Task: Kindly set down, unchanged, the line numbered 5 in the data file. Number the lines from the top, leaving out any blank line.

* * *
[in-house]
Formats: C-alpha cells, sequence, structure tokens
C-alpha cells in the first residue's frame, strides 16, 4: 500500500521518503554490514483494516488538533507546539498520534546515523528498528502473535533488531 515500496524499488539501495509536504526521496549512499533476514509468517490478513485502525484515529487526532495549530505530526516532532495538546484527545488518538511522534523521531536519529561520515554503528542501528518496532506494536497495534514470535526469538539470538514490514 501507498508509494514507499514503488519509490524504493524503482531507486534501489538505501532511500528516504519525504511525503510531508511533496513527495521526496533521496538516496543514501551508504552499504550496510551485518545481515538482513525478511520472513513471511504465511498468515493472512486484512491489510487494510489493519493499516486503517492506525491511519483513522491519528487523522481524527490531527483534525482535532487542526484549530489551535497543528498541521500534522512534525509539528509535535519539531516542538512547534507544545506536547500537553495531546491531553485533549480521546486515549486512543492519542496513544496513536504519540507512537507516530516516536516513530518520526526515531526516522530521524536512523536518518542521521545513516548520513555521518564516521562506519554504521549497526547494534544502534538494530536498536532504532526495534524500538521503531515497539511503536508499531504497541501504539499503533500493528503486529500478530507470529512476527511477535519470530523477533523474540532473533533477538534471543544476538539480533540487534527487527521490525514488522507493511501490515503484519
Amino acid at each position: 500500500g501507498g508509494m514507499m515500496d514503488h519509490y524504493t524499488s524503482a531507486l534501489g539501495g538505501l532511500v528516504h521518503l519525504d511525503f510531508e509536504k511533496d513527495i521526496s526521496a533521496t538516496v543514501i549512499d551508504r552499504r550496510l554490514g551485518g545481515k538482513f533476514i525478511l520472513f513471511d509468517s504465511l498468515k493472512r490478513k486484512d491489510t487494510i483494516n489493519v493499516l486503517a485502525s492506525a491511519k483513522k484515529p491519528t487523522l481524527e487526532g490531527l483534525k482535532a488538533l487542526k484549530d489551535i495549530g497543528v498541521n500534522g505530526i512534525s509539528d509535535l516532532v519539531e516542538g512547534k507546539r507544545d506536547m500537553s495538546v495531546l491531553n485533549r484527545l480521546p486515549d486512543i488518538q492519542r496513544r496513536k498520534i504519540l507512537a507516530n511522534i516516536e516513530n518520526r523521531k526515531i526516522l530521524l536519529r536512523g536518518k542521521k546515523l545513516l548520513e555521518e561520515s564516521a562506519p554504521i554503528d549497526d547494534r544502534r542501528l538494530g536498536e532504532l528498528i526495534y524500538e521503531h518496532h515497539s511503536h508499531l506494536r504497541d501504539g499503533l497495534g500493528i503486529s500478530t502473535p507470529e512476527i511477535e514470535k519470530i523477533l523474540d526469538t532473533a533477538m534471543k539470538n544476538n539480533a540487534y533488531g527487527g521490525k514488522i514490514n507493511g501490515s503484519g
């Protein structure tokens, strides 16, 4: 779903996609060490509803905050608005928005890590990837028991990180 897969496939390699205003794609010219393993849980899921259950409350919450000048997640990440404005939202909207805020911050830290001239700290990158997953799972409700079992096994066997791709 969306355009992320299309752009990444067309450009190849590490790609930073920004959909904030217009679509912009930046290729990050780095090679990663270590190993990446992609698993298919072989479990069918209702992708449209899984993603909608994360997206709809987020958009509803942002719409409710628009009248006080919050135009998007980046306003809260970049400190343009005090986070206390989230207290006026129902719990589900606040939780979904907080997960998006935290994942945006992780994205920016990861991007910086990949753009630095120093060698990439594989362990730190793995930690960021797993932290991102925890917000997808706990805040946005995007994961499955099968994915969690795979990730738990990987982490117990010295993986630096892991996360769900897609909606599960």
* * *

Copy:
């Protein structure tokens, strides 16, 4: 779903996609060490509803905050608005928005890590990837028991990180 897969496939390699205003794609010219393993849980899921259950409350919450000048997640990440404005939202909207805020911050830290001239700290990158997953799972409700079992096994066997791709 969306355009992320299309752009990444067309450009190849590490790609930073920004959909904030217009679509912009930046290729990050780095090679990663270590190993990446992609698993298919072989479990069918209702992708449209899984993603909608994360997206709809987020958009509803942002719409409710628009009248006080919050135009998007980046306003809260970049400190343009005090986070206390989230207290006026129902719990589900606040939780979904907080997960998006935290994942945006992780994205920016990861991007910086990949753009630095120093060698990439594989362990730190793995930690960021797993932290991102925890917000997808706990805040946005995007994961499955099968994915969690795979990730738990990987982490117990010295993986630096892991996360769900897609909606599960």